But if we’ve always been in the cave, then maybe that’s limiting ourselves to what can be done. Maybe what we need right now is to look beyond the horizon of our new reality. We already recognize that the relief we saw on the walls of this cave were not reality, and true reality is harsh and uncomfortable and blinding. Now, maybe we take that final step in recognizing that a better reality lies somewhere outside of where our vision ends.
And in doing so we’re not just stretching our moral imagination; we’re very literally breaking it. We have to. We’ve spent all this time talking about how it’s not enough to reform the police; we have to rebuild the entire system. And that line of thinking must be applied to how we think about our society and our community, and the way we come together as people. For the first time ever, we’re facing a global reckoning, one that cannot be healed with a band-aid fix.
And truly, how often do we get a second chance at building something?
I’m talking now very specifically about the States, because the US is very much in a stage of infancy. We’re a very young country. We’re a country that was very much founded on ideals that other countries were not able to pursue (monarchy, absolute power, etc). We were established as a country on the basis of freedom.
To be sure, that freedom has been twisted and bastardized so that it no longer looks like the freedom that our founding father envisioned, not to mention the fact that our founding fathers were incredibly problematic—they were racist, sexist, classist, elitist, white. Today, this country guarantees free doom for all and freedom for some.
The idea of freedom, however, lingers on. Langston Hughes talks about this in his poem, Let America Be America Again, in which he describes how the dream that people once had for the States—the dream that people still hold onto—is pure. And possible. But in order to get there, he says in the last line of his poem, we must make America again.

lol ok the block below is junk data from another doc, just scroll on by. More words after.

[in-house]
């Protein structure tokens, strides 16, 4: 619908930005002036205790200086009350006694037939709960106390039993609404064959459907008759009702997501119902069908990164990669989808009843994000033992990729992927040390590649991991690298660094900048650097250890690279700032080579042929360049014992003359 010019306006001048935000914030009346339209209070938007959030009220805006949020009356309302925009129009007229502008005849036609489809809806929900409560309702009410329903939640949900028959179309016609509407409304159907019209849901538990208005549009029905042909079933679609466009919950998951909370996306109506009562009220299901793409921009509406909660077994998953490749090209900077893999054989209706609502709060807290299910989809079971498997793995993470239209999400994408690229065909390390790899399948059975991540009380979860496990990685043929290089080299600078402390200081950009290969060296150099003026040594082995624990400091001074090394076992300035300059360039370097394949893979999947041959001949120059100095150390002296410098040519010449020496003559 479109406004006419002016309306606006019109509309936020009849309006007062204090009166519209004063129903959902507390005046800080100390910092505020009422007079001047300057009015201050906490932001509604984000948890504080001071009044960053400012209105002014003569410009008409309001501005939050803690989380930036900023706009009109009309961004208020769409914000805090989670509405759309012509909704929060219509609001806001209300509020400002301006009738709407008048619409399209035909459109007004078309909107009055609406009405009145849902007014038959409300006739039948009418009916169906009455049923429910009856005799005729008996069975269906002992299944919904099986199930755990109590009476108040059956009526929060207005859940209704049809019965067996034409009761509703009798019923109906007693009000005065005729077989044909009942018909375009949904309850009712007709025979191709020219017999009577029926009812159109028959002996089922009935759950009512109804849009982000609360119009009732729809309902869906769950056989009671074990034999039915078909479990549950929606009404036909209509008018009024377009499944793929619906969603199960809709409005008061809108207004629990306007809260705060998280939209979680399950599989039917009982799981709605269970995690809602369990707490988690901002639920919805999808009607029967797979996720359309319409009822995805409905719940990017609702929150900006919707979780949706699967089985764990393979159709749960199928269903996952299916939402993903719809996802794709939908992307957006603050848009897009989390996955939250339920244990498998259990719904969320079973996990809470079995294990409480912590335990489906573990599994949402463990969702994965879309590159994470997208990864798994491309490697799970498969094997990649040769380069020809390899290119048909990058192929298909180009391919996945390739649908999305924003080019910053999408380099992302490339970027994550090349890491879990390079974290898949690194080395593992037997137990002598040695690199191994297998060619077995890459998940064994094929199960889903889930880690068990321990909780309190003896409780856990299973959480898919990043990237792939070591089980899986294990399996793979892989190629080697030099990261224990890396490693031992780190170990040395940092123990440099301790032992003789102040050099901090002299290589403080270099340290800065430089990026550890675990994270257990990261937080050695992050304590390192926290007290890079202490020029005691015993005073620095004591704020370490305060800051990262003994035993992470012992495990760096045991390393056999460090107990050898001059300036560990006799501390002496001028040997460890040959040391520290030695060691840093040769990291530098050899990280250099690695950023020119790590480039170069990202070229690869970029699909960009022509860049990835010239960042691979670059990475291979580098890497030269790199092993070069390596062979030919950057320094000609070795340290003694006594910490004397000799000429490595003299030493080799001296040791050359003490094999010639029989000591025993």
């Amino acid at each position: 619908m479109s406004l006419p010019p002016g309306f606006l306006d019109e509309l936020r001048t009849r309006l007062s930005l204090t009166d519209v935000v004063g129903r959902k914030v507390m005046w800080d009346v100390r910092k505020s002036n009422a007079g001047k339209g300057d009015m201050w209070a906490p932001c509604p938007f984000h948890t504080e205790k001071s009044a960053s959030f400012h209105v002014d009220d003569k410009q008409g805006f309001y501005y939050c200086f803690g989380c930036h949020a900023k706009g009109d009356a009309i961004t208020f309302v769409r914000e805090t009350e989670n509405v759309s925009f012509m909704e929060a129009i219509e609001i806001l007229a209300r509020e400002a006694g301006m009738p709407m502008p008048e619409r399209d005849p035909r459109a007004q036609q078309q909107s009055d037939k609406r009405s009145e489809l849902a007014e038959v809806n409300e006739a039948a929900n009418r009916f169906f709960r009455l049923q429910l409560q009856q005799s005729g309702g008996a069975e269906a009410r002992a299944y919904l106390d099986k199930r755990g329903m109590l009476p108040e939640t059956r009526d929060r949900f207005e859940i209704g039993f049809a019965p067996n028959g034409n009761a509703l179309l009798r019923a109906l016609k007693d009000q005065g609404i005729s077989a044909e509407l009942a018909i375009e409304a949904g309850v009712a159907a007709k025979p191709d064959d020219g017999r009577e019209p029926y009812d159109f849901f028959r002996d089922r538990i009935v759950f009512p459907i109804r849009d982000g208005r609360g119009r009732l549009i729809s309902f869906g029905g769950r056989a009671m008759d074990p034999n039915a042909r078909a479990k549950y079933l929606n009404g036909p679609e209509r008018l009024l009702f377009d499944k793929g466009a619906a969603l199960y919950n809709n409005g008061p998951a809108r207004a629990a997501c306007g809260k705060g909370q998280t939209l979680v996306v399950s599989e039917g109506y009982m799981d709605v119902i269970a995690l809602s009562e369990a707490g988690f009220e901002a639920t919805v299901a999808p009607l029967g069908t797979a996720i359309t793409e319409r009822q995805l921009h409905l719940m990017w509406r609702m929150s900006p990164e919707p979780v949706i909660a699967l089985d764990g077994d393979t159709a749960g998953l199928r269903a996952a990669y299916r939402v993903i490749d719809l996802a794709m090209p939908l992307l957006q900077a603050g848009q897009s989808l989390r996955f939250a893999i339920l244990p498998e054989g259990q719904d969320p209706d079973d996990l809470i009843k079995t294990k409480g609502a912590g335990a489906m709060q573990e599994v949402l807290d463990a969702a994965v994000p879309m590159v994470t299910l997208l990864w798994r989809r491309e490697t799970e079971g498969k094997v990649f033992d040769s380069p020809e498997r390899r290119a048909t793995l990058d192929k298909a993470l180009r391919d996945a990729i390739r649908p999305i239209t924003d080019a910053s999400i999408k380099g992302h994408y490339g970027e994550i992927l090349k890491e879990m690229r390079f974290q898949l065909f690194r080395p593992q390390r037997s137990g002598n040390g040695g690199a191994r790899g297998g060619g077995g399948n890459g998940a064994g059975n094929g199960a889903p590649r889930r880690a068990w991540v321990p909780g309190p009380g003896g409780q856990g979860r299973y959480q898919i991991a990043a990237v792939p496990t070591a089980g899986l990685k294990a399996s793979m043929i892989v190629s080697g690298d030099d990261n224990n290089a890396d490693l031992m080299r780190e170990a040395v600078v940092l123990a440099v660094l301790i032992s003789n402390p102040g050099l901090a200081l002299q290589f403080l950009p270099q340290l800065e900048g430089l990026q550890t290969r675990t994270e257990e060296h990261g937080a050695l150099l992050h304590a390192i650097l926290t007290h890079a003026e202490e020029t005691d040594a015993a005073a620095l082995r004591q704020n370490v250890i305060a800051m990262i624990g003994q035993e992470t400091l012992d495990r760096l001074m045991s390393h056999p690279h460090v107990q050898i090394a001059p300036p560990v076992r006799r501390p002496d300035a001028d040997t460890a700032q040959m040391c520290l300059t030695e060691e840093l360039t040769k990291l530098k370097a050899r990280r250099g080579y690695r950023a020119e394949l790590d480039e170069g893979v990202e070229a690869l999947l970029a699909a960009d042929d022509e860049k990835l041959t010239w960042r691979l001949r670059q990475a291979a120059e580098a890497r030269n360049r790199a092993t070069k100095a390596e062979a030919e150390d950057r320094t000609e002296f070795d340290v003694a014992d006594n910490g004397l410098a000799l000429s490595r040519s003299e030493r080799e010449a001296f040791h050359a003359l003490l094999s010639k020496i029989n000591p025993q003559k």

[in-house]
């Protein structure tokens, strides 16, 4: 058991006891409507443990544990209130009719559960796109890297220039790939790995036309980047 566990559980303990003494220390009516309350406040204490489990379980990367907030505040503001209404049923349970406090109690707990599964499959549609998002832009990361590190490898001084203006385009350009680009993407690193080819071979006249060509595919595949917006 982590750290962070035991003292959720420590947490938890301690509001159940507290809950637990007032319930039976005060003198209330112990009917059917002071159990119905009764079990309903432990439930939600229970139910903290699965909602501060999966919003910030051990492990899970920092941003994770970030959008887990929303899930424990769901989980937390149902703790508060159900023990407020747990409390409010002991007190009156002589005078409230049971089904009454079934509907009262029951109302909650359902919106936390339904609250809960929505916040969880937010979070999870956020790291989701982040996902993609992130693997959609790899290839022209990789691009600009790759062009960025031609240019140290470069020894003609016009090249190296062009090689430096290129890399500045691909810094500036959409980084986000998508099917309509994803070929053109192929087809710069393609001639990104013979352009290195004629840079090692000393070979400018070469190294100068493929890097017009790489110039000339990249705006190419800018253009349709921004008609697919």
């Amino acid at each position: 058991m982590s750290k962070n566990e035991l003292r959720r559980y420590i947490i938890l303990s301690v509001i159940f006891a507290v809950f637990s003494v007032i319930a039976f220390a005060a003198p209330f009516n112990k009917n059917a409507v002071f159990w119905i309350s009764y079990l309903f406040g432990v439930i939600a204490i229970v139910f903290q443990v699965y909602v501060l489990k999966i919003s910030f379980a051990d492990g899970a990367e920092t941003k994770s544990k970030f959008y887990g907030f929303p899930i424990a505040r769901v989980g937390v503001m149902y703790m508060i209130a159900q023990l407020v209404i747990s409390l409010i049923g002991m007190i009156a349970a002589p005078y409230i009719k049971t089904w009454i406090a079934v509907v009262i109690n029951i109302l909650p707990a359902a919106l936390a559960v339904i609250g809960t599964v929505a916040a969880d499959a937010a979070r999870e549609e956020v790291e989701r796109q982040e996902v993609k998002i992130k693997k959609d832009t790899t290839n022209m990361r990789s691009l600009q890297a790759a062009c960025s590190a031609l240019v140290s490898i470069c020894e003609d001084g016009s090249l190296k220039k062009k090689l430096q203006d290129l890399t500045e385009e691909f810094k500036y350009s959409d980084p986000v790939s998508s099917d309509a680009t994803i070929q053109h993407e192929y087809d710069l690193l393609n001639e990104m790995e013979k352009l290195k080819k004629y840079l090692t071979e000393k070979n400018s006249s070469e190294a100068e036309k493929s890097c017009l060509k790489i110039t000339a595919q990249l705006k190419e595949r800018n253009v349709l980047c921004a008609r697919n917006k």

And I think this phrase ‘make America again’ is so interesting because the verbiage of the word make implies that this is a creation. We have to create, almost, the myth of America again. We have to write now, our creation story anew.
(Democracy is not a teleological process; it does not simply get better.)
To make America again, we can’t work within the confines of what we already know. We have to go beyond. We have to look toward the edge of our new reality and say: there’s something else out there.
In this moment, to concede to the shadows on the wall of the cave whispering about the deficit or higher taxes, would be a colossal failure on behalf of human civilization. Because if you don’t recognize that we have the opportunity to remake not only the United States but the entire world order, which I don’t think is a stretch of the imagination, then what do we even have? To miss all that, pragmatism be damned, is to deny what makes us human in the first place. It’s to deny dreaming about possibilities, thinking of a better tomorrow, when we have the power and logical reasoning capabilities to do it.
I think it would be a shame if we were to let this year go by, and come 2021 or 2022, whenever the vaccine is widely available, we slowly regress back into a state of normalcy.
But as we settle back in, we wonder: how did we get here? Is this normal, and for whom? And again, what now?
When instead, we could think to ourselves: thank god. In all the time that it took us to get here, thank god we took this opportunity to change society for the better. What a different reality that would be.
There are two paths here.
1 | You stay in the cave.
2 | You emerge from it. Thankful that you’re seeing the world for the first time.
(Artwork by Quentin Monge)